Understanding Nerve Impulse and Muscle Action
Each muscle fiber is innervated by a single motor nerve fiber, ending near the middle of the muscle fiber. A single motor nerve fiber and all the muscle fibers it supplies is known as a motor unit.
The number of muscle fibers supplied by a single nerve fiber is dependent upon the movement required. When an exact, controlled degree of movement is required, such as in eye or finger movement, only a few muscle fibers are supplied; when a bigger movement is required, as in large muscles like gluteus maximus, several hundred fibers may be supplied.
Individual skeletal muscle fibers work on an “all or nothing” principle, where stimulation of the fiber results in complete contraction of that fiber, or no contraction at all – a fiber cannot be “slightly contracted.” The overall contraction of any named muscle involves the contraction of a proportion of its fibers at any one time, with others remaining relaxed.
Nerve impulses cause the skeletal muscle fibers at which they terminate, to contract. The junction between a muscle fiber and the motor nerve is known as the neuromuscular junction, and this is where communication between the nerve and muscle takes place.
A nerve impulse arrives at the nerve’s endings, called synaptic terminals, close to the sarcolemma.
These terminals contain thousands of vesicles filled with a neurotransmitter called acetylcholine (ACh). When a nerve impulse reaches the synaptic terminal, hundreds of these vesicles discharge their ACh. The ACh opens up channels, which allow sodium ions (Na+) to diffuse in. An inactive muscle fiber has a resting potential of about -95 mV.
The influx of sodium ions reduces the charge, creating an end plate potential. If the end plate potential reaches the threshold voltage (approximately -50 mV), sodium ions flow in and an action potential is created within the fiber.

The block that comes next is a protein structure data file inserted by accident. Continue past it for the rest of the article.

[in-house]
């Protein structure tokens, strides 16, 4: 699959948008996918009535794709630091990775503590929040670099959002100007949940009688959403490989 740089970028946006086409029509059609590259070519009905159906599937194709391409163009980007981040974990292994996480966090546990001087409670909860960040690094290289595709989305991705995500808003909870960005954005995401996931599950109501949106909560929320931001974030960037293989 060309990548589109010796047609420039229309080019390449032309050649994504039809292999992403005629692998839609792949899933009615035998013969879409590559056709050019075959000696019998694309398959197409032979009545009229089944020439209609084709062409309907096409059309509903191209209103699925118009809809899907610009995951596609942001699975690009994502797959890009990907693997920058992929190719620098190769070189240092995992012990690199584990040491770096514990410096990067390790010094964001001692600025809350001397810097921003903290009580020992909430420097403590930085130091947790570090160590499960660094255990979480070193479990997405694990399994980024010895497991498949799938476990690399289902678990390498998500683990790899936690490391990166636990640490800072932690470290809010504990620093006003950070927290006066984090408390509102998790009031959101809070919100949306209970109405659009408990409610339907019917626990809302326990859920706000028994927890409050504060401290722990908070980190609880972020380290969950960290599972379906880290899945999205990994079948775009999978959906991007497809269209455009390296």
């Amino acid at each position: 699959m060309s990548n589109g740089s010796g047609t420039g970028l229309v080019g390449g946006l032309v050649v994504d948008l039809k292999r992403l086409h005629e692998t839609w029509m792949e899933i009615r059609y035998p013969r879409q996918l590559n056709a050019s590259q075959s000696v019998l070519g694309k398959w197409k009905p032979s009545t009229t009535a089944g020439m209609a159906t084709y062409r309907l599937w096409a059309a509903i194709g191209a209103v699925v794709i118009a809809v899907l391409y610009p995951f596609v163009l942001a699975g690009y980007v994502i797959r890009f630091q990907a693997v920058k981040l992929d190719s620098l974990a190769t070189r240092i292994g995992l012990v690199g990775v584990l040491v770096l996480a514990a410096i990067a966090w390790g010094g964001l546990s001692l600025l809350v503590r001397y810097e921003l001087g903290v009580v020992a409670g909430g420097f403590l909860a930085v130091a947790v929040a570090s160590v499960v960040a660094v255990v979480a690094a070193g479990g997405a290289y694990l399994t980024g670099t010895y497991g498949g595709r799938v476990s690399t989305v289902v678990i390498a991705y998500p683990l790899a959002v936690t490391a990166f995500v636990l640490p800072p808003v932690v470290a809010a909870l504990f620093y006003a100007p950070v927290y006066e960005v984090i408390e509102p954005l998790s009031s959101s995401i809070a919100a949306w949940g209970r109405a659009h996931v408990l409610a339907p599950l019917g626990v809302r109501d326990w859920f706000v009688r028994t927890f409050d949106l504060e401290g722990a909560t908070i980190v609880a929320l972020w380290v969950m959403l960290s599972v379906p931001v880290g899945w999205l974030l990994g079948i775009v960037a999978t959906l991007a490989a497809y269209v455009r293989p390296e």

A motor unit of a skeletal muscle.
No visible change occurs in the muscle fiber during (and immediately following) the action potential. This period, called the latent period, lasts from 3–10 msec.
Before the latent period is over, the enzyme acetylcholinesterase breaks down the ACh in the neuromuscular junction, the sodium channels close, and the field is cleared for the arrival of another nerve impulse.
The resting potential of the fiber is restored by an outflow of potassium ions.
The brief period needed to restore the resting potential is called the refractory period.
So how does a muscle fiber shorten?
This has been explained best by the sliding filament theory (Huxley & Hanson, 1954), which proposed that muscle fibers receive a nerve impulse that results in the release of calcium ions stored in the sarcoplasmic reticulum (SR).
For muscles to work effectively, energy is required, and this is created by the breakdown of adenosine triphosphate (ATP).
This energy allows the calcium ions to bind with the actin and myosin filaments to form a magnetic bond, which causes the fibers to shorten, resulting in the contraction.
Muscle action continues until the calcium is depleted, at which point calcium is pumped back into the SR, where it is stored until another nerve impulse arrives.
This trigger point therapy blog is intended to be used for information purposes only and is not intended to be used for medical diagnosis or treatment or to substitute for a medical diagnosis and/or treatment rendered or prescribed by a physician or competent healthcare professional. This information is designed as educational material, but should not be taken as a recommendation for treatment of any particular person or patient. Always consult your physician if you think you need treatment or if you feel unwell.
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